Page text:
The Power of the Daily Briefing
I work for a fast moving and growing company. This makes it a super interesting place to work, but can also mean priorities change in the blink of an eye.
A few months ago, my principal and I were discussing different ways that we can make sure we're both on the same wavelength. We talk every day and have a solid planning session at the end of each week, but we both realised there was a missing piece to the "how do we work together" puzzle.
My principal has a few rules around which his day is centred so anything we developed would need to work in lockstep with these:
- he checks his calendar once in the morning, and then goes with it
- he needs at least one block a day where he can work, uninterrupted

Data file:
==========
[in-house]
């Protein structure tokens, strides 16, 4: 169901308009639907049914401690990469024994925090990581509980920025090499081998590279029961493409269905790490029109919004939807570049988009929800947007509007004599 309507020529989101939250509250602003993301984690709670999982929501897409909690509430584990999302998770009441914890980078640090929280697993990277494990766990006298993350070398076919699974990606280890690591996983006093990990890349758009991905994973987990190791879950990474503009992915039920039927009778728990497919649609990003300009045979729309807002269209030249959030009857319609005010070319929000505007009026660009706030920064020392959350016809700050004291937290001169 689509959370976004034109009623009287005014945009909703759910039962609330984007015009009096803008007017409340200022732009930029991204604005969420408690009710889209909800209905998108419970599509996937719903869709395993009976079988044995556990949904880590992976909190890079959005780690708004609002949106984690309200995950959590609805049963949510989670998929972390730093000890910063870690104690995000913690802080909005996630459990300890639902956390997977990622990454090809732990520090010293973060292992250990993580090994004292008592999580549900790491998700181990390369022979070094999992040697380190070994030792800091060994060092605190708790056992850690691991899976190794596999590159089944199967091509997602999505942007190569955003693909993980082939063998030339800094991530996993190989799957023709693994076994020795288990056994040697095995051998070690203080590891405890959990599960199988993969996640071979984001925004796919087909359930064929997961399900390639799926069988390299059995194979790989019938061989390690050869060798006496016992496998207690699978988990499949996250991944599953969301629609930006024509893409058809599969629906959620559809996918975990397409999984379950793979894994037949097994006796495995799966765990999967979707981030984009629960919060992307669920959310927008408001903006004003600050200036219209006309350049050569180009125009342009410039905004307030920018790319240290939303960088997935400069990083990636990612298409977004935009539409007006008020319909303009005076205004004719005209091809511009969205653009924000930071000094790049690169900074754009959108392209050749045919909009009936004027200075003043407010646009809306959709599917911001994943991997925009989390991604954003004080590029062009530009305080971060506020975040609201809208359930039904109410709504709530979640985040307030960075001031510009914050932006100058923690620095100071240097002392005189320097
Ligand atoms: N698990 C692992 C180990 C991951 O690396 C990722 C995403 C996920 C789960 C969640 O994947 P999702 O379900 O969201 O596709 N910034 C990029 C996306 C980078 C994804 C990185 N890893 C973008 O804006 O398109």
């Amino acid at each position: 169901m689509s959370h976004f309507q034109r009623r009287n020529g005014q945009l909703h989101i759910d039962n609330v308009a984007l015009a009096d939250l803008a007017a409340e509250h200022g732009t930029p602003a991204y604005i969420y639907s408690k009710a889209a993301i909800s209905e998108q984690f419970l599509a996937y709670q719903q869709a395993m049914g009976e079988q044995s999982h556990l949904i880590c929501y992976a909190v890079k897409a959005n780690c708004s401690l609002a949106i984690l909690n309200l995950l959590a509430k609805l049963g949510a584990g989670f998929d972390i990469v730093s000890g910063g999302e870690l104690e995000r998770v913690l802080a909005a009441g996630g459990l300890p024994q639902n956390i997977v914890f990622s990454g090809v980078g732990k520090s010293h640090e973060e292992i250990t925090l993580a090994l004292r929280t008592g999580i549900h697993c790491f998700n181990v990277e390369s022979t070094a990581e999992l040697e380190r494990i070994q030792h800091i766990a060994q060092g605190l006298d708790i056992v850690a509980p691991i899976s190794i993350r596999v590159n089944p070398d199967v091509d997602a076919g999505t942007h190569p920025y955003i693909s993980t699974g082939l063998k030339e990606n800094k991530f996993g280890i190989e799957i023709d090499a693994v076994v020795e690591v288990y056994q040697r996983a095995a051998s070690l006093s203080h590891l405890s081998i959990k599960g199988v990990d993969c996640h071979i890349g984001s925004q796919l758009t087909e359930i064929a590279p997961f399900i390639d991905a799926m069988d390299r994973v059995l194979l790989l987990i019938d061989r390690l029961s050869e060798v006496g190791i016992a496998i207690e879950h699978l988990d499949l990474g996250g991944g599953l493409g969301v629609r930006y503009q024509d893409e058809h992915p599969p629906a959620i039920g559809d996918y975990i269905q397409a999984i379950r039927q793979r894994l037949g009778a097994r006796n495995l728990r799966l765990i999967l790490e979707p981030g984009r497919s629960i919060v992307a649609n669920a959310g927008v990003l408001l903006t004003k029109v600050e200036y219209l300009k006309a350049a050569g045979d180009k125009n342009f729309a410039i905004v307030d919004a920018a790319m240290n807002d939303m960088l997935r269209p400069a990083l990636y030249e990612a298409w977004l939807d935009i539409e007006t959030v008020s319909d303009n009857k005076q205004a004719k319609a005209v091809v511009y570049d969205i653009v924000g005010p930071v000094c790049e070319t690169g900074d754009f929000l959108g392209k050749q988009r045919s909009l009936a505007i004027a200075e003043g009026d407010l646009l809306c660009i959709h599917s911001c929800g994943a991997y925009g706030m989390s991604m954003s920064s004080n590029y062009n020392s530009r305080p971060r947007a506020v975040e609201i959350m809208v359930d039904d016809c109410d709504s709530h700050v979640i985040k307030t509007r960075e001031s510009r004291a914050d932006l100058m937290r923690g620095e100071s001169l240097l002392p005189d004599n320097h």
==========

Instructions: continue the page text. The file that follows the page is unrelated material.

- our shared Notion to do list is his reference point for things he needs to keep on his radar
About a week later, I started sending daily briefings first thing in the morning. They are always future-facing, so, for example, the briefing I send on Monday morning will be for Tuesday.
What goes into a daily brief?
I tend to split it out into a few sections:
- key meetings to prep for, including links to pre-reads
- topics that my principal needs to think about
- any outstanding questions and follow up actions (this could be anything from agenda points, to confirming a discussion has happened)
- interesting articles
The content will depend on what is happening on any given day or week, but will always include a combination (or all!) of the sections.
Why should I think about using them?
The briefs have been game-changing for 3 reasons -
- my principal and I can quickly clear-off outstanding actions on his to do list, avoiding multiple slack messages
- they form the basis for our weekly meetings, meaning we can spend more problem-solving
- the Notion archive allows us to track what has taken up most of his time for that month and plan better for the future
Interested in trialling daily briefings? Use my downloadable checklist to get started